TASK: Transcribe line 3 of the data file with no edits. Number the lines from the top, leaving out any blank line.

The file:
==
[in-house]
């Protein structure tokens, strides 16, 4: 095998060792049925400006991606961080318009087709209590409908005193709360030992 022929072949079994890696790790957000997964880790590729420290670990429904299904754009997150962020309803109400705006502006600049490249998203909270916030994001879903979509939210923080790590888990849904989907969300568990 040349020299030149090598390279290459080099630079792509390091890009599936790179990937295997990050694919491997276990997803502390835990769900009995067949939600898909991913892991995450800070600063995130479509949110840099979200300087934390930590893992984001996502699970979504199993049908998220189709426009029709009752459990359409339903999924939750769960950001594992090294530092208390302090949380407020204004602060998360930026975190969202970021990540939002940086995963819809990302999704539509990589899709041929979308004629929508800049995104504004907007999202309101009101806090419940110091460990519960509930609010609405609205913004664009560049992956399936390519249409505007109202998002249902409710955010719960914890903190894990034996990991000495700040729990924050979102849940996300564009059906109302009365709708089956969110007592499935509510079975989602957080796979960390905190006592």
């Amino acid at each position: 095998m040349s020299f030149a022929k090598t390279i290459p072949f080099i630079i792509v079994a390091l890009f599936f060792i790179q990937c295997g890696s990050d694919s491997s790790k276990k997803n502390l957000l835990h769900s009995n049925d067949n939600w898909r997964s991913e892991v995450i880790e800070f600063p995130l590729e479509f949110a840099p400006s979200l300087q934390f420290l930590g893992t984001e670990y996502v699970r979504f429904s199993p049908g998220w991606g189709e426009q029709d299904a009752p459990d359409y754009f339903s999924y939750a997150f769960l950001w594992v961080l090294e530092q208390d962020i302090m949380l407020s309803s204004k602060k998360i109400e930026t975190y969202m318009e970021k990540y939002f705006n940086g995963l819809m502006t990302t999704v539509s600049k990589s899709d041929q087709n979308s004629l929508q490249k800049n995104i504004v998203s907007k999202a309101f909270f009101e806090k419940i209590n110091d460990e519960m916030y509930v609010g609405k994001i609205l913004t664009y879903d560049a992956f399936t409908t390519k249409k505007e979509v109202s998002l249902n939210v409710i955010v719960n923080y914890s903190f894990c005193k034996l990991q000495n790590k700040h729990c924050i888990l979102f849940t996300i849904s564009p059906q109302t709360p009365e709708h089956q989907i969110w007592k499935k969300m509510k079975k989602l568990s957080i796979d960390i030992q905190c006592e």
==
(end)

């Amino acid at each position: 095998m040349s020299f030149a022929k090598t390279i290459p072949f080099i630079i792509v079994a390091l890009f599936f060792i790179q990937c295997g890696s990050d694919s491997s790790k276990k997803n502390l957000l835990h769900s009995n049925d067949n939600w898909r997964s991913e892991v995450i880790e800070f600063p995130l590729e479509f949110a840099p400006s979200l300087q934390f420290l930590g893992t984001e670990y996502v699970r979504f429904s199993p049908g998220w991606g189709e426009q029709d299904a009752p459990d359409y754009f339903s999924y939750a997150f769960l950001w594992v961080l090294e530092q208390d962020i302090m949380l407020s309803s204004k602060k998360i109400e930026t975190y969202m318009e970021k990540y939002f705006n940086g995963l819809m502006t990302t999704v539509s600049k990589s899709d041929q087709n979308s004629l929508q490249k800049n995104i504004v998203s907007k999202a309101f909270f009101e806090k419940i209590n110091d460990e519960m916030y509930v609010g609405k994001i609205l913004t664009y879903d560049a992956f399936t409908t390519k249409k505007e979509v109202s998002l249902n939210v409710i955010v719960n923080y914890s903190f894990c005193k034996l990991q000495n790590k700040h729990c924050i888990l979102f849940t996300i849904s564009p059906q109302t709360p009365e709708h089956q989907i969110w007592k499935k969300m509510k079975k989602l568990s957080i796979d960390i030992q905190c006592e």